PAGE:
HANDLING DISTURBING BEHAVIORS
One of the most difficult challenges for caregivers is how to handle some of the disturbing behaviors that Alzheimer’s can cause. Symptoms such as delusion, hallucinations, angry outbursts, suspiciousness, failure to recognize familiar people and places are often the most upsetting behaviors for families The following points may help in responding to disturbing symptoms.
First, try to understand if there is a precipitating factor causing the behavior. Were there household changes, too much noise or activity, was the daily routine upset? Time of day can also affect behavior (Sundowning). Being aware of these factors can help to better plan activities or anticipate problems.
- Keep tasks, directions and routine simple without being condescending
- Reorient patient to name, time and place.
- Remain calm and speak in a calm, soft tone of voice
- Ask the person if they need assistance
- Always give the person plenty of time to respond and to complete a task
- Attempt to remain calm and remind yourself that the behavior is due to the disease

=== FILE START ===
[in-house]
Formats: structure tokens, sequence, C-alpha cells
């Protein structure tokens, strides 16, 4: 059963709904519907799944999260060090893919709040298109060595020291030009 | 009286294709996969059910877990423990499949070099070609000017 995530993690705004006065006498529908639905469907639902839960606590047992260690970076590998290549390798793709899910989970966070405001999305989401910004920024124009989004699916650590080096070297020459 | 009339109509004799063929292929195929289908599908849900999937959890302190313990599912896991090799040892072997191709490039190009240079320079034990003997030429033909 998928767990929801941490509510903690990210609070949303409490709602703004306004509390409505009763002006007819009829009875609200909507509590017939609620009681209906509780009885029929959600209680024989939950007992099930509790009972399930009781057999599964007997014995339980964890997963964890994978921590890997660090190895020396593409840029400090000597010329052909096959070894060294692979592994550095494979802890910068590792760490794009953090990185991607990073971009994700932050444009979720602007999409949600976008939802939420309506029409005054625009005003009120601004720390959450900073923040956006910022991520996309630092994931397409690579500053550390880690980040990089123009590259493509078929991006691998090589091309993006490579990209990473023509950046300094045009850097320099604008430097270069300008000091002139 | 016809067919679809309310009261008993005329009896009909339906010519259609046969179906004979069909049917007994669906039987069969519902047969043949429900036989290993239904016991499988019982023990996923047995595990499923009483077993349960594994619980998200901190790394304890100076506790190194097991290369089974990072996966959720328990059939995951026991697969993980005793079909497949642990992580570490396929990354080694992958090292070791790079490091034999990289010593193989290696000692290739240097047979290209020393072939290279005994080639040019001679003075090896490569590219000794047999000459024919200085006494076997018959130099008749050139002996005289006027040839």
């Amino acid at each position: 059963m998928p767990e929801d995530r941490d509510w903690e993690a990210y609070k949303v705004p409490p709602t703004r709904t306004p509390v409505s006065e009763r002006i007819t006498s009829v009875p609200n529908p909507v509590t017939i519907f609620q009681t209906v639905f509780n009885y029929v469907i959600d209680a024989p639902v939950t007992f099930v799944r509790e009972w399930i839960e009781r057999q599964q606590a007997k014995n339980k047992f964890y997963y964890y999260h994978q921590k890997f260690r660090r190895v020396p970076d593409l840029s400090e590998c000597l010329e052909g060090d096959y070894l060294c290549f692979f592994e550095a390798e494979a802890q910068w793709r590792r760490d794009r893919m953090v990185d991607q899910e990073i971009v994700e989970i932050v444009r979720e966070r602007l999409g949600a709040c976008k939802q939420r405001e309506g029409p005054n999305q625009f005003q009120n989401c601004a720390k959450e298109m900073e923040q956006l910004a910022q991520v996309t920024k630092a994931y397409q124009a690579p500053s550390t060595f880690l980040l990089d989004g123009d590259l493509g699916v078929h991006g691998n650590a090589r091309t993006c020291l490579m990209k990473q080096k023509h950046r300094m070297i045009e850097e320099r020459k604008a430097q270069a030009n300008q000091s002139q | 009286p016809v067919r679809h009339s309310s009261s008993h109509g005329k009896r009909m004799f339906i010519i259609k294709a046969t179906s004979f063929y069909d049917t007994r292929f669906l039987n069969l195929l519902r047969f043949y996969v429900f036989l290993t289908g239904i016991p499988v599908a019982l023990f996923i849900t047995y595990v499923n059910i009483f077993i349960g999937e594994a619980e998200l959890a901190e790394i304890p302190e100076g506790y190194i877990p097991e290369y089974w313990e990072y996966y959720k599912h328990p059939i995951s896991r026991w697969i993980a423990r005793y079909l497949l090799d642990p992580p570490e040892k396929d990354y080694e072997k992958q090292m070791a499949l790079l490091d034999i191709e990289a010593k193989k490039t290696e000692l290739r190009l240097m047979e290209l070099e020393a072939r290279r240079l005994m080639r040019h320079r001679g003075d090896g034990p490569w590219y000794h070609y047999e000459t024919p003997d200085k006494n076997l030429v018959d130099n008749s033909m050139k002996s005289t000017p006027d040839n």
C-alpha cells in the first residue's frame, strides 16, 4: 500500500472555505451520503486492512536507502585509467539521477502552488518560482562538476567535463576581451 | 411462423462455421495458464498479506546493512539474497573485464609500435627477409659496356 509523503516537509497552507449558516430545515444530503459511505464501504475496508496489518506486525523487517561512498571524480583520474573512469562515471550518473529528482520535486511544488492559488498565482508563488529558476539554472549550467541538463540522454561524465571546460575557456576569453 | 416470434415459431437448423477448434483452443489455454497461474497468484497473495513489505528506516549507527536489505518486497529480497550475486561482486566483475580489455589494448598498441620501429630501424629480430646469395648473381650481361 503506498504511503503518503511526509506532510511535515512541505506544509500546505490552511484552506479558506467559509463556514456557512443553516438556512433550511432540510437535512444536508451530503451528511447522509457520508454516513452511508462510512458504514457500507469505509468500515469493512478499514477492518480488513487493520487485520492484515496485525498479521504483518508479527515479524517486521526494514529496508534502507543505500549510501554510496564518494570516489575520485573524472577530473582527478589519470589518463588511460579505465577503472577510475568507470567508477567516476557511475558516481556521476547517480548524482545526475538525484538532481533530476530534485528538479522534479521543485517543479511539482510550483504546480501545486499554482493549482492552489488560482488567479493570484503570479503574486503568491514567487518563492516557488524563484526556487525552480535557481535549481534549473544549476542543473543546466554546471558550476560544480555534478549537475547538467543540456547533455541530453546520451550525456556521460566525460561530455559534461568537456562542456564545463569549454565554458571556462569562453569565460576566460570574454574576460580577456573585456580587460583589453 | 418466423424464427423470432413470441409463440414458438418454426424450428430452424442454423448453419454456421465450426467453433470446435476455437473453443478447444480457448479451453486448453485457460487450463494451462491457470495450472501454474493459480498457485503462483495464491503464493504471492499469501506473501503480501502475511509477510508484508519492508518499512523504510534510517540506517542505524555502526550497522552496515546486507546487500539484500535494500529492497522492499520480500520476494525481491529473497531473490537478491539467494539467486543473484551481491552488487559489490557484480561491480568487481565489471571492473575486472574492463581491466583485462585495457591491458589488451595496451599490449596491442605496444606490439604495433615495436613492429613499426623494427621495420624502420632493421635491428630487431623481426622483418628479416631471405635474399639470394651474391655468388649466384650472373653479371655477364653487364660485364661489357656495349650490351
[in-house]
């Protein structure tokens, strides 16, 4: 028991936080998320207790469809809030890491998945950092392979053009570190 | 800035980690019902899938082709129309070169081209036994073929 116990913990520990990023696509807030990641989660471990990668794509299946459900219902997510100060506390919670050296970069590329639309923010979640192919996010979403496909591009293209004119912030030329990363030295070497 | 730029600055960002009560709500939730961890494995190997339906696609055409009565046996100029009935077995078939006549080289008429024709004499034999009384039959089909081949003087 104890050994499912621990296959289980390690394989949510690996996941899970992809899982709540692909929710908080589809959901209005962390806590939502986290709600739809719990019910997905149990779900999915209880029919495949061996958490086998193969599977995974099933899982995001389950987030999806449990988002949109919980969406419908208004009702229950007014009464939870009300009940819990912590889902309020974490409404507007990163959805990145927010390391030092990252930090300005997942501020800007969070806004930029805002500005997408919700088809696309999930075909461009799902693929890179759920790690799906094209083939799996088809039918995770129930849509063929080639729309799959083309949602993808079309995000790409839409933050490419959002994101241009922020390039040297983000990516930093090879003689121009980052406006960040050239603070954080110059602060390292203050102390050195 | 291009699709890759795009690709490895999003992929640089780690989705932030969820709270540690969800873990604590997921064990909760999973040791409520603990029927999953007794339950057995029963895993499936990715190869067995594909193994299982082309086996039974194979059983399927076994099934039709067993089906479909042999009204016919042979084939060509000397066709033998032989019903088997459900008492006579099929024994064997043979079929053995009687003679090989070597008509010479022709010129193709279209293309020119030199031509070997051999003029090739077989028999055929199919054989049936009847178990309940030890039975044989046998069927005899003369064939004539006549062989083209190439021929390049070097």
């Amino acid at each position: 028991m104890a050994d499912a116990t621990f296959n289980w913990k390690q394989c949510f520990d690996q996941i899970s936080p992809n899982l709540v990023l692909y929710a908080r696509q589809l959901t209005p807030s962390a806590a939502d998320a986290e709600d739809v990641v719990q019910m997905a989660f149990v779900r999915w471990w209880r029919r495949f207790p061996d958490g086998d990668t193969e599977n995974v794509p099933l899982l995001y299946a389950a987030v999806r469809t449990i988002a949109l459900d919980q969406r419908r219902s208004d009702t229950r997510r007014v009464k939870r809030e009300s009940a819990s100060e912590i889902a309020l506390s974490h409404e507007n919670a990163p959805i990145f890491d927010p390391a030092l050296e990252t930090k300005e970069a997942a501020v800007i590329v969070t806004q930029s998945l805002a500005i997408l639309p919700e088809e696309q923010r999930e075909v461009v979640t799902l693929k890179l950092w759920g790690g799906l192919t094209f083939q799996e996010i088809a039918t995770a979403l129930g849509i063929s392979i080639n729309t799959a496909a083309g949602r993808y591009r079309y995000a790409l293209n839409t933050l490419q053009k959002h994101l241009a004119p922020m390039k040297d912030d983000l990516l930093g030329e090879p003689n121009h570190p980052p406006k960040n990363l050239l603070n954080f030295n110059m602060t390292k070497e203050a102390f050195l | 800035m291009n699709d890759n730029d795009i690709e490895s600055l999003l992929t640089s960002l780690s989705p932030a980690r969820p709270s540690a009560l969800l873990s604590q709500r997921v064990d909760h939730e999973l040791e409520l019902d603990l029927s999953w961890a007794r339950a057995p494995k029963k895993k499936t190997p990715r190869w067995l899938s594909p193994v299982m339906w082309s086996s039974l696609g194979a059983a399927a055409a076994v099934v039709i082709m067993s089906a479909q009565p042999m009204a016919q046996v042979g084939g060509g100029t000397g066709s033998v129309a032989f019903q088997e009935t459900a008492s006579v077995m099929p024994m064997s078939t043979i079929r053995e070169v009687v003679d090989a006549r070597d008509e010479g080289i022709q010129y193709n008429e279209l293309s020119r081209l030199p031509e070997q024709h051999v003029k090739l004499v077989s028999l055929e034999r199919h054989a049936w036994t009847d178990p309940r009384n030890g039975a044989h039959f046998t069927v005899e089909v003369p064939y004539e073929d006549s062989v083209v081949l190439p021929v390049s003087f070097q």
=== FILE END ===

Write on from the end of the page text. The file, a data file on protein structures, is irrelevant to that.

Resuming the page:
- Do not argue with the client
- Write down the answers to frequently asked questions, then remind them to look at the message
- Reduce environmental noise if the patient appears anxious or aggressive: television, radio, too many people talking
- Keep client in a calm environment
- Use distraction when unacceptable behavior starts: bring them into a different room, start talking about childhood or another favorite topic, show them magazines, ask them to help you do something like dusting or sweeping
- Provide relaxation techniques (radio, television, playing cards, card games, coloring etc.)
- Do not overreact or scold for problem behavior: redirect or distract in a soft tone
- Be reassuring with a soft tone of voice, soft touch, and eye contact
- Find the familiar items: favorite purse, favorite book, old pipe, favorite chair, family pictures